In Being a leader and being ‘in charge’, I argued that being in charge and being a leader aren’t the same thing. Nelson Mandela was a leader but, for much of his later life, he was not in charge; politicians are in charge, but few rarely show even a shred of leadership.
Do any amount of research and you’ll discover many definitions of leadership—almost all of them different and most of them mutually contradictory. Why is there such a confusion about something apparently as obvious an idea as leadership? The other day, I was discussing leadership with some senior managers who had recently had ‘leadership training’, so I asked them the simple question, ‘What is leadership?’. None of them could give me a coherent definition. That’s like going on a cookery course and not being able to give a definition—any definition—of what ‘cooking’ is.
I don’t know why this is the case. So, instead, I take the line that, whilst there may be no such thing as the ‘right’ definition of leadership, wouldn’t it be helpful to find a useful definition?
A big problem is the widespread smearing of the concepts of leadership and management. Myles Downey, author of Effective coaching, says “Leadership: the element of the (manager’s) role that is concerned with the future. It is concerned with creating a vision…”. Is leadership really just a component of management? Were Gandhi’s or Churchill’s leadership qualities byproducts of their being managers? Of course leaders may create visions, but that isn’t the defining characteristic of leadership. Be careful not to fall into the trap of saying “because leaders do X, X must be leadership”.
“Great managers look inward. They look inside the company, into each individual… Great leaders, in contrast, look outward. They look out at the competition, out at the future… ” (Marcus Buckingham, First, break all the rules (p 63), an otherwise useful book). I would like to suggest that management and leadership are qualitatively entirely different things, certainly not like the two sides of one coin. And certainly not defined by the focus of one’s attention.
The problem with Downey’s and Buckingham’s definitions, and many others—even if they were true—is that they do not help the would-be leader be a better leader. What is needed is a useful definition and, in this short article, I will get to the point quickly.
Management is a job and leadership is an attitude.
Management is a set of behaviours and activities, whereas leadership is an approach to people, it’s how you treat people, it’s how you are.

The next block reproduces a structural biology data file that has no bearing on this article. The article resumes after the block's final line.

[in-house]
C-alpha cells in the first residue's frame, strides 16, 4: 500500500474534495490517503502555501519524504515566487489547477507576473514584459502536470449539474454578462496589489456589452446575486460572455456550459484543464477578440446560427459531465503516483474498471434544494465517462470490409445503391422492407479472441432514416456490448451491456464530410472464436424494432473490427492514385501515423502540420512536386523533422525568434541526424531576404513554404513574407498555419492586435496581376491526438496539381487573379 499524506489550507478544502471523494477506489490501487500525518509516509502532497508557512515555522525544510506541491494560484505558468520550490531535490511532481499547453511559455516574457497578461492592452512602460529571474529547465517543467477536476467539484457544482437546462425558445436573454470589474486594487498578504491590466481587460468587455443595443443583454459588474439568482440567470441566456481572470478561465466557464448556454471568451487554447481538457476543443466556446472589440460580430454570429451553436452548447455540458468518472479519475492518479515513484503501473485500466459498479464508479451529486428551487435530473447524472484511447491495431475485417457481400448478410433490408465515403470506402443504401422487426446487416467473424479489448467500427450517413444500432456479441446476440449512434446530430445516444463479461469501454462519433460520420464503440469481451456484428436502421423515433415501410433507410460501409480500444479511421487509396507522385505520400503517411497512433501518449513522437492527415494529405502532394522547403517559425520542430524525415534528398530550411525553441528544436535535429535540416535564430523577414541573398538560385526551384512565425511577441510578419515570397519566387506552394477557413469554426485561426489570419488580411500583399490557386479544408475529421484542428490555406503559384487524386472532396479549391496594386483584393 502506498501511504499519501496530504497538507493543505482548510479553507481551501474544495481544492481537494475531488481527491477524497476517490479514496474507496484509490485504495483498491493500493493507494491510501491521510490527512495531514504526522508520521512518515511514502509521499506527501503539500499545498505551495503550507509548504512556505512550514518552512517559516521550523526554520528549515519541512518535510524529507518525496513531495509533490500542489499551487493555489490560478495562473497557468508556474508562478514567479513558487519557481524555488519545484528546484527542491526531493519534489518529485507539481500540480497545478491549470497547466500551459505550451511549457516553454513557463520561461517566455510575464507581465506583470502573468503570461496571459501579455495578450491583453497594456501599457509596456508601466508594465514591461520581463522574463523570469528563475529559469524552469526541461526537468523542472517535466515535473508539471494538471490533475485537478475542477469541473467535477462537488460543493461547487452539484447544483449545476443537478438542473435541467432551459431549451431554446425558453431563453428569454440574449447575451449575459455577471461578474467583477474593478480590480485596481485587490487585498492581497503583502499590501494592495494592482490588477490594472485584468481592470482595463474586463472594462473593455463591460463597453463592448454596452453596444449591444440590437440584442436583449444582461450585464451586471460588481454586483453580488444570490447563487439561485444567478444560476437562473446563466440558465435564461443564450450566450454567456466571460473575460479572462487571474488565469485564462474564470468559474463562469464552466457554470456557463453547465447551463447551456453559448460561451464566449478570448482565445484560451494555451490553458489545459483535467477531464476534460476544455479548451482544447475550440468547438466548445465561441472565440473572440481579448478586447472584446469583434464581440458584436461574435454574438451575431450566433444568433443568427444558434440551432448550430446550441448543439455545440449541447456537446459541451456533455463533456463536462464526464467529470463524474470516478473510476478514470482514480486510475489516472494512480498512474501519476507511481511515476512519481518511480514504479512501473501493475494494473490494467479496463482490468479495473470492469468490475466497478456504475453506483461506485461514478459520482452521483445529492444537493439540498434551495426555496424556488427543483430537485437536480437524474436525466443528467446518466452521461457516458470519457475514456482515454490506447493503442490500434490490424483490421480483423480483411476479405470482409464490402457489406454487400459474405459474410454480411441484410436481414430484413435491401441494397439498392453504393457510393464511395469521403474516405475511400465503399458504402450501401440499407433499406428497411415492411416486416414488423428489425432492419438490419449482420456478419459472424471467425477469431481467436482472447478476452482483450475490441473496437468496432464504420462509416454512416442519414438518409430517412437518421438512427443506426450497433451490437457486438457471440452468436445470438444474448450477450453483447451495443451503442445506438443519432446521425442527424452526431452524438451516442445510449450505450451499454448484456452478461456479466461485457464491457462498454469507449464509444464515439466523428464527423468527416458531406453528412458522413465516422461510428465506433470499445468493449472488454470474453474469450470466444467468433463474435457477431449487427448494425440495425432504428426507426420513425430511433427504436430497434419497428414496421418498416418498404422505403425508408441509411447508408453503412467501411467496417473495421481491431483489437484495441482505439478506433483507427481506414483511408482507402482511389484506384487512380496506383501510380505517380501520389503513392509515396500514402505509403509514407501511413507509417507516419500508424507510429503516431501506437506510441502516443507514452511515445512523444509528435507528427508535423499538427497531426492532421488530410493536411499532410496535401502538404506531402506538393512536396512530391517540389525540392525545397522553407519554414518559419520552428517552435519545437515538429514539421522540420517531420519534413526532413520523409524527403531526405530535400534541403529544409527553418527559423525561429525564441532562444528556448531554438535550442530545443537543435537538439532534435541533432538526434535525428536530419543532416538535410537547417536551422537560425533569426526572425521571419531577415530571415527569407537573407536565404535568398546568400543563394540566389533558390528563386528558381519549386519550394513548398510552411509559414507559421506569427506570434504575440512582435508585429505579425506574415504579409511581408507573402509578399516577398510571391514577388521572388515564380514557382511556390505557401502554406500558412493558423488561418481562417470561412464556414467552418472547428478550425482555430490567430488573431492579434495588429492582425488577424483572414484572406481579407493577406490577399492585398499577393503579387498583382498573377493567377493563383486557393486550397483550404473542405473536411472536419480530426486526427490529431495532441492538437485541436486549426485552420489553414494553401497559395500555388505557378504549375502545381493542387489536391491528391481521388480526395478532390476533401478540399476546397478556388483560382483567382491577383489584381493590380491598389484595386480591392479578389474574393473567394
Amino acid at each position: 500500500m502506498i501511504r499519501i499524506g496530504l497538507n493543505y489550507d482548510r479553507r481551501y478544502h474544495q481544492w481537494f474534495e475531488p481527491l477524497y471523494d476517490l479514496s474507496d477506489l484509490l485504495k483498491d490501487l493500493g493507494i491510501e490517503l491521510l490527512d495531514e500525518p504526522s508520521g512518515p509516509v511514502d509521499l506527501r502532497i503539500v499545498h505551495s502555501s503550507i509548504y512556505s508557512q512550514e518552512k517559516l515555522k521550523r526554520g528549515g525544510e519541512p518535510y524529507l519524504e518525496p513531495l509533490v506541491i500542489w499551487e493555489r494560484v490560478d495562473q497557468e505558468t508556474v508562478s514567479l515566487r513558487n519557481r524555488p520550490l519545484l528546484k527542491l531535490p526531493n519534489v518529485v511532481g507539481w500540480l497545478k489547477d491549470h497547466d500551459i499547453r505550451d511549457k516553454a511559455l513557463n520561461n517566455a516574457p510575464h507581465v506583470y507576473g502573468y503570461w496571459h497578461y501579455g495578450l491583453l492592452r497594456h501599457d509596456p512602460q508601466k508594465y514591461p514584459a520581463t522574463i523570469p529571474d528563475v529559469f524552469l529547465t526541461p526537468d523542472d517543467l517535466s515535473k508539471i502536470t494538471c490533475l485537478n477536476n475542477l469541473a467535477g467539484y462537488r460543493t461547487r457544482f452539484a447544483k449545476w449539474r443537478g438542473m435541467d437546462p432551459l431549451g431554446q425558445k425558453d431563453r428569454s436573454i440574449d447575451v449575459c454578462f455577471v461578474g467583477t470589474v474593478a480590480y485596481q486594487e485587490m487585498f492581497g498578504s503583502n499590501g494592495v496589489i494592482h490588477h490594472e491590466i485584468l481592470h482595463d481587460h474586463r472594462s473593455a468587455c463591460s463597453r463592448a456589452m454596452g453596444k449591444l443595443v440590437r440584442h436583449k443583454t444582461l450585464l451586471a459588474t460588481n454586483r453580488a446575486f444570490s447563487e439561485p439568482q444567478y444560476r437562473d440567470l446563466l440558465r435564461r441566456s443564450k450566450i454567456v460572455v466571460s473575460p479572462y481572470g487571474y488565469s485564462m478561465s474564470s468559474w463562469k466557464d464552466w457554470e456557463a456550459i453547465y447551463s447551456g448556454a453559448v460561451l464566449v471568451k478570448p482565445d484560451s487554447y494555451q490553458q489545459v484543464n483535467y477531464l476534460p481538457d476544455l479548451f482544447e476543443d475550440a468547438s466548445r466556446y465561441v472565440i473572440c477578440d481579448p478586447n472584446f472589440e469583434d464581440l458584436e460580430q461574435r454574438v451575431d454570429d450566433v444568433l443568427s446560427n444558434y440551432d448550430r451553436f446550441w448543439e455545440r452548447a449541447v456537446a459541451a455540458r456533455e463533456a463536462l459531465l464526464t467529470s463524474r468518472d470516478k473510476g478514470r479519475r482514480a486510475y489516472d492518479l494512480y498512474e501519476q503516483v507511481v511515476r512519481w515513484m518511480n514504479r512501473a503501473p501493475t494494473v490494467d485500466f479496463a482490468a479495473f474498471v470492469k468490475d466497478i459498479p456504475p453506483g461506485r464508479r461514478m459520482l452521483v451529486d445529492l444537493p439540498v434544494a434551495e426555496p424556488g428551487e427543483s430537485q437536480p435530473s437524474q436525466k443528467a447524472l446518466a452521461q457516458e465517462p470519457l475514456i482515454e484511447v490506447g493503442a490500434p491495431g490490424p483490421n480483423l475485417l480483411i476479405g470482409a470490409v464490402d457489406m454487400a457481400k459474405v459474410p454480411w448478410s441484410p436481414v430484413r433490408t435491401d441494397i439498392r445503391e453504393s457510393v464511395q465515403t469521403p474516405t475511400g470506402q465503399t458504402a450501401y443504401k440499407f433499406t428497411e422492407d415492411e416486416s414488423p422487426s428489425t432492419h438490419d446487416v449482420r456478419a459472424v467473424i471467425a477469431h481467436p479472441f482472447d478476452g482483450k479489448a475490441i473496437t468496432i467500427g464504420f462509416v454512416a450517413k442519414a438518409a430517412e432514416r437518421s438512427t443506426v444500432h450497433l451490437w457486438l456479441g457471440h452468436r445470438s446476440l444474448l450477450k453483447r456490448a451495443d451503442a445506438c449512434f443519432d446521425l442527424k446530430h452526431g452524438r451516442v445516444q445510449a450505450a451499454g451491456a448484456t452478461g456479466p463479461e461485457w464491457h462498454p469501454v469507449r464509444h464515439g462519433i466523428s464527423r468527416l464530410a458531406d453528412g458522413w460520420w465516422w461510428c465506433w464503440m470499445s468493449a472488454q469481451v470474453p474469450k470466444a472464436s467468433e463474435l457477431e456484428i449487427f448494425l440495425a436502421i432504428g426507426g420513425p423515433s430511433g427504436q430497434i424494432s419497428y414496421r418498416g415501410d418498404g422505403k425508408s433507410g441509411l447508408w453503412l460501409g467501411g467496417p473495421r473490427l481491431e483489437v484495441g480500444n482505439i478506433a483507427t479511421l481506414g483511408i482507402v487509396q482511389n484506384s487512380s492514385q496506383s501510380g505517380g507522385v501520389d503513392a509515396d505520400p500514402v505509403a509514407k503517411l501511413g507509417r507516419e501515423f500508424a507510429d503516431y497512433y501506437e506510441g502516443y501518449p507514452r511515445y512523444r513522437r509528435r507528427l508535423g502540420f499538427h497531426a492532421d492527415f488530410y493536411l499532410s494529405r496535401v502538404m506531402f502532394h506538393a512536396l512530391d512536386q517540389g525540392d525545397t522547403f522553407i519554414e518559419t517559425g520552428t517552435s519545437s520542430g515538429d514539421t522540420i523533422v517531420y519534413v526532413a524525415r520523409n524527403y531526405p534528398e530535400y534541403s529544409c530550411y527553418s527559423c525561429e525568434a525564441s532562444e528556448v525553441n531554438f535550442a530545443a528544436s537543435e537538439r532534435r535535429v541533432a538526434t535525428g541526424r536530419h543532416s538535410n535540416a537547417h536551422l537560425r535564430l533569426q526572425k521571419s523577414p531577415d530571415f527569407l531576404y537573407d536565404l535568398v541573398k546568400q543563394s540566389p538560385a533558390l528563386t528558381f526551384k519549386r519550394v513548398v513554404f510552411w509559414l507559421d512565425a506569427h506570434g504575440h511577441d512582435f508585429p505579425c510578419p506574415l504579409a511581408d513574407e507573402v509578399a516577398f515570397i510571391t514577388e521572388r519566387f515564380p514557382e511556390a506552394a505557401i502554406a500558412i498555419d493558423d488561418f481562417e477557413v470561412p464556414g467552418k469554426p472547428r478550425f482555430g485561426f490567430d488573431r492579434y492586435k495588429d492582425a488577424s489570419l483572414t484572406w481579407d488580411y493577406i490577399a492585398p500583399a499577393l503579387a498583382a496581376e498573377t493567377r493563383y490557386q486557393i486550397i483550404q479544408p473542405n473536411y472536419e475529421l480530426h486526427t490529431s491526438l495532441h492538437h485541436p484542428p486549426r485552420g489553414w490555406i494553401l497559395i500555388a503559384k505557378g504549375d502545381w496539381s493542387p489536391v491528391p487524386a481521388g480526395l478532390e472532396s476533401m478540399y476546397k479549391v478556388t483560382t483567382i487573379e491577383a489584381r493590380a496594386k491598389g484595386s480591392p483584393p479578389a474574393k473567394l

Management is what you do, leadership is a mindset. If leadership were a job, the widely accepted saying, ’leaders create leaders’, couldn’t be true, as everyone would end up fighting to drive the bus.
Bear with me. If leadership is an attitude, the idea of training leadership is a difficult one. How do you train attitude? At emotional intelligence at work, we recognise that there is much which leaders need to know in order to understand how best to develop their approach; it is necessary to compare the leadership styles of others and learn from them; and there is value in sharing experience with others.
In Effective leadership I cite the motto of the Royal Military Academy, Sandhurst, Serve to lead. What this means is that if a trainee officer thinks they are going to lead a squad of soldiers, they had better be in service to them first. Being in service is an attitude, of course. Service is something the British think they dislike doing, though they’re happy to demand it from everyone else. They mistake it for servility or servitude. However, in truth, it is nothing to do with abasing oneself, it is simply about making the other person more important than you. Officers eat last.
Making the other person more important than you does not say the other person is more important than you. That is the thin end of an unpleasant wedge. It says, act as if the other person were more important than you.
Leadership is communicated by far more than observable behaviour. A lot of it is subconscious and much of the rest is nonverbal. Attempting to inculcate leadership ‘skills’ in managers by telling them what to do or say completely misses the point. The fact that there are people who, in good faith I daresay, seek to do this doesn’t negate the point.
Some managers manage process, but most managers manage people. Managing people isn’t leadership, but it is something that will be done far better by a manager who is also a leader. Managers who are leaders behave differently from managers who aren’t leaders. But the different behaviour does not define leadership. It arises from leadership.
So here is my useful definition of leadership:
Management is a job—a set of activities and tasks.
Being in charge is a role—a set of responsibilities and duties.
Leadership is an attitude—a set of beliefs and emotions.
by Jeremy Marchant . © 2013 Jeremy Marchant Limited . last updated 5 march 2013 . edited 23 february 2016 . image: Free images
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